Physiological consequences of β-adrenergic receptor disruption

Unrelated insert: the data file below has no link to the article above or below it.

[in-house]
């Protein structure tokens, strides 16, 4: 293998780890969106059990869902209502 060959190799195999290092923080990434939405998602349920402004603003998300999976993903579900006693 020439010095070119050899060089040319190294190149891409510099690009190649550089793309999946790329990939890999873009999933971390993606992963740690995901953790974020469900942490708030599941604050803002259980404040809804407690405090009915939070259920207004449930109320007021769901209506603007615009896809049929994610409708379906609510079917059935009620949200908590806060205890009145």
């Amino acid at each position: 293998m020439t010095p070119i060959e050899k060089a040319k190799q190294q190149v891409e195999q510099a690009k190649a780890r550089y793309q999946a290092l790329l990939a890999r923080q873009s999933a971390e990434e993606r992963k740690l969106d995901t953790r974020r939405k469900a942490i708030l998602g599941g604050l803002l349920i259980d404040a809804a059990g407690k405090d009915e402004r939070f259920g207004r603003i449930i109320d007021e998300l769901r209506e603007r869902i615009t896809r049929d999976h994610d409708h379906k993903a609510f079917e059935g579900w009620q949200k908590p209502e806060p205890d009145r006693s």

Activation of β-adrenergic receptors (β-ARs) in vivo is an important means by which animals regulate cardiac performance, vascular tone, lipid and carbohydrate metabolism, and behavior. The advent of targeted gene disruption in mice has led to significant advances in our understanding of the role that β-AR subtypes play in these processes, and this technique has become an important tool for the study of G protein coupled receptors in general. To date, targeted disruption of both β1- and β3-ARs in mice has been reported. Mice lacking β1-ARs are unresponsive to cardiac β-AR stimulation, suggesting that neither β2- nor β3-ARs couple to inotropic or chronotropic responses in the mouse. Conversely, mice lacking β3-ARs retain at least some adipose β-AR responsiveness through remaining β1- and β2-ARs, suggesting that all three β-AR subtypes mediate similar functions in this tissue. While these knockout models have been extremely valuable tools for revealing the roles that individual β-ARs play in whole animal physiology, it is also useful to integrate the results of experiments derived from either transgenic overexpression of β-ARs or purely pharmacological approaches to the study of β-AR function in order to create a comprehensive model of β-AR function in vivo.
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